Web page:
A noteworthy development in the financial sector was the drop in Treasury Bill interest rates. The rates, which had peaked beyond 35 per cent in the mid nineties, came down below 15 per cent in late 1999.
Financial and banking services, tourism and hospitality, but also communications, software engineering, entertainment where Al Habtoor group launched Al Habtoor Entertainment in July 1999, Insurance where Al Habtoor Group holds a major share in Dubai National Insurance, media and advertising services are the strong bets for future development and potential cornerstones of Lebanon’s new role in the region. Investments and developments in these sectors are encouraging, and the slowdown in economic growth – the current levels are around one per cent, down from more than seven per cent five years ago – can be a blessing in disguise. Many firms now are motivated to review their spending patterns and rationalise.
The Lebanese economy to a large extent relies on imports of raw materials and finished goods. In the context of lowering the trade deficit and reducing the financial burdens of the reconstruction years, it was good news that imports dropped and exports increased in 1999 as shown in table 6; however, there is no basis to believe that the fundamental dependency on imports will be reversed. Manufacturing and industrial exports will also in future play a minor role for the Lebanese economy, in comparison to its service and tourism industries and role as gateway to introduce and disseminate knowledge, information, services and other goods in the Levant and the whole Arab World.
In some sectors, namely printing, jewellery products and specialised, value added foodstuffs the productive sector of Lebanon has a high reputation and is a successful exporter. A product to increase its market shares in Europe and international markets as far away as Japan was Lebanese wine. The three well established vineyards Chateau Musar, Ksara and Chateau Kefraya have won further international prices for their red and white wines in 1999, and several new winemakers have entered the market last year.
The government is currently stepping up its efforts to motivate more expatriates of Lebanese origin to invest in the country. The gateway function of Lebanon as country with long-standing ties to the Arab World, Europe and the substantial Lebanese immigrants in all parts of the world has often been pointed out. Most recently, the port of Tripoli has been approved by the UN as a new trans-shipment point for goods destined for Iraq, and strong expectations rest on the development of post-embargo trade with Baghdad, but also with Syria, Jordan and the Palestinian Authority Territory in the West Bank and Gaza.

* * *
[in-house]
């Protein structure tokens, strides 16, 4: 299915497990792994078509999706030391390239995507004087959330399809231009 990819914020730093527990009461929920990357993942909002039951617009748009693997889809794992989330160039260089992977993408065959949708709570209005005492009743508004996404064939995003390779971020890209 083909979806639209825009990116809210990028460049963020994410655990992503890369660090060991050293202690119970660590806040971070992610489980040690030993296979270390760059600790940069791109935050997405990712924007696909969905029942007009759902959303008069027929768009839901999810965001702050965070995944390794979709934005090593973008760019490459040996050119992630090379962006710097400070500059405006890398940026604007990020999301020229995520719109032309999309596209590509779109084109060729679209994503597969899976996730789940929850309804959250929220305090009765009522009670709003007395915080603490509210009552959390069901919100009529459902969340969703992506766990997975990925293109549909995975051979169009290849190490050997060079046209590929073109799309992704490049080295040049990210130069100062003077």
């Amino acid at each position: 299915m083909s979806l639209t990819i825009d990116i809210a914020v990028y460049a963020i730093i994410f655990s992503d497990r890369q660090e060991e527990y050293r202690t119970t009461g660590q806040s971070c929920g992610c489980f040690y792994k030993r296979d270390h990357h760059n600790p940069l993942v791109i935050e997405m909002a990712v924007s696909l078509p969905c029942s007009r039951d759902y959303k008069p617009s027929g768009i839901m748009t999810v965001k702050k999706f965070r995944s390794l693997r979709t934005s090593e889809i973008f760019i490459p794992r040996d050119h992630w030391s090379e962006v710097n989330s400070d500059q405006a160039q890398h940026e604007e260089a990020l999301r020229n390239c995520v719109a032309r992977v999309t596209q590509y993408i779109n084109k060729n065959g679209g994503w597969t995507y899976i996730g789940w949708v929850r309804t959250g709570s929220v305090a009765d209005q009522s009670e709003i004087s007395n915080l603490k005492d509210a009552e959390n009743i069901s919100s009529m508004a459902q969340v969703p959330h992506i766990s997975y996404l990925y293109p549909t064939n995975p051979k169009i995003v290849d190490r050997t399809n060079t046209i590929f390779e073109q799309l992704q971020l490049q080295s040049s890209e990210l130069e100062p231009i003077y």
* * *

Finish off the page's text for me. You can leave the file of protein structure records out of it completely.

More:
To further improve Lebanon’s ability to serve regional trade needs, the expansion of transportation infrastructure is continuing. Beirut International Airport is in the second phase of its US$600 million development program and shall be equipped to serve 6 million passengers by the end of June 2000. MEA, the national air carrier has now daily flights to the important cities in the GCC countries, and more than one daily flight to London and Paris. European airlines are standing in line to increase the number of their Beirut flights. In 1999, total passenger numbers at BIA increased by more than 10 per cent, and transit air travel even grew by as much as 75 per cent in the third quarter. The duty free area at the airport is under expansion and set to be an important attraction with a special emphasis on tobacco products.
Beirut port is another key element in the transportation strategy. After a US$150 million rehabilitation and expansion of the port, a new container terminal is scheduled to open later this year. It will be managed in a joint venture with the Dubai Port Authority.
Beirut Airport and port have key functions in ESCWA concepts to link planned road and rail infrastructure networks in the Middle East to global transportation.
First segments of the Eastern Mediterranean highway network are to be built along the Lebanese coast to the south and north of Beirut. The construction of the Beirut Peripherique and the Arab Highway to Damascus remain challenges to be mastered, and the Lebanese government has launched plans for a sustainable construction.
The year 2000 was welcomed with great enthusiasm in Beirut, and celebrated with a two week festival that spanned both the Eid Al Fitr holiday and the gregorian new year and brought performers from all five continents to the city’s seaside Corniche. Over the past five years, Lebanon had used the chance to restore and recreate important physical, social and economic structures. It also could identify new obstacles and challenges created by the present era, which differ so much from the sixties and early seventies when the country was a forerunner and leader in regional development in nearly every sector.
As the Lebanese are aware of the astonishing progress made by other Arab countries over the 25 year period in which they themselves suffered war and occupation, they view especially the Gulf with a sense of admiration, mixed with a bit of sad wonderment if Lebanon will be able to catch up with the development there. In that situation, it is a great encouragement to know that private and public investors from the Gulf, such as Al Habtoor Group, express their confidence in the future of Lebanon through investing in varied and diversified sectors of the economy. All signs point to a strong growth, if the nation can focus on its unique potential and develop these new strengths, particularly in the tourism and service realm, over the next four to five years.